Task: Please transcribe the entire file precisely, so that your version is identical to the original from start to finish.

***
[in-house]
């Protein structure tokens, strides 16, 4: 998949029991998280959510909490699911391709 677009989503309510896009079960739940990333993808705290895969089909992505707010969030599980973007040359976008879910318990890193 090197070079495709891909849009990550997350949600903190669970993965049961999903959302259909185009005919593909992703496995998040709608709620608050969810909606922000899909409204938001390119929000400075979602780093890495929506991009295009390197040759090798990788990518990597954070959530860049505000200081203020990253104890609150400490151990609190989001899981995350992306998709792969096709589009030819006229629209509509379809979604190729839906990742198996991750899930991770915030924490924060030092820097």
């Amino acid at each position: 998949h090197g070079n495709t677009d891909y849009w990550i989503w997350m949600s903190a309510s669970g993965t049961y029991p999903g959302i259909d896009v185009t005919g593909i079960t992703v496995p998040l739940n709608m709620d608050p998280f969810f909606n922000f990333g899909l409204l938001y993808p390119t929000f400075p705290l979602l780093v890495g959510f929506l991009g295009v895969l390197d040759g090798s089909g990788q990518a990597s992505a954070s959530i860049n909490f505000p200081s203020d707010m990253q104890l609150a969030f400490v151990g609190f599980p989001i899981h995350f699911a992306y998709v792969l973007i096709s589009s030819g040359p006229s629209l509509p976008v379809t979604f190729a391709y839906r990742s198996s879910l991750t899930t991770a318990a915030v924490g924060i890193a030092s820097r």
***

[in-house]
């Protein structure tokens, strides 16, 4: 998949029991998280959510909490699911391709 677009989503309510896009079960739940990333993808705290895969089909992505707010969030599980973007040359976008879910318990890193 090197070079495709891909849009990550997350949600903190669970993965049961999903959302259909185009005919593909992703496995998040709608709620608050969810909606922000899909409204938001390119929000400075979602780093890495929506991009295009390197040759090798990788990518990597954070959530860049505000200081203020990253104890609150400490151990609190989001899981995350992306998709792969096709589009030819006229629209509509379809979604190729839906990742198996991750899930991770915030924490924060030092820097």
């Amino acid at each position: 998949h090197g070079n495709t677009d891909y849009w990550i989503w997350m949600s903190a309510s669970g993965t049961y029991p999903g959302i259909d896009v185009t005919g593909i079960t992703v496995p998040l739940n709608m709620d608050p998280f969810f909606n922000f990333g899909l409204l938001y993808p390119t929000f400075p705290l979602l780093v890495g959510f929506l991009g295009v895969l390197d040759g090798s089909g990788q990518a990597s992505a954070s959530i860049n909490f505000p200081s203020d707010m990253q104890l609150a969030f400490v151990g609190f599980p989001i899981h995350f699911a992306y998709v792969l973007i096709s589009s030819g040359p006229s629209l509509p976008v379809t979604f190729a391709y839906r990742s198996s879910l991750t899930t991770a318990a915030v924490g924060i890193a030092s820097r």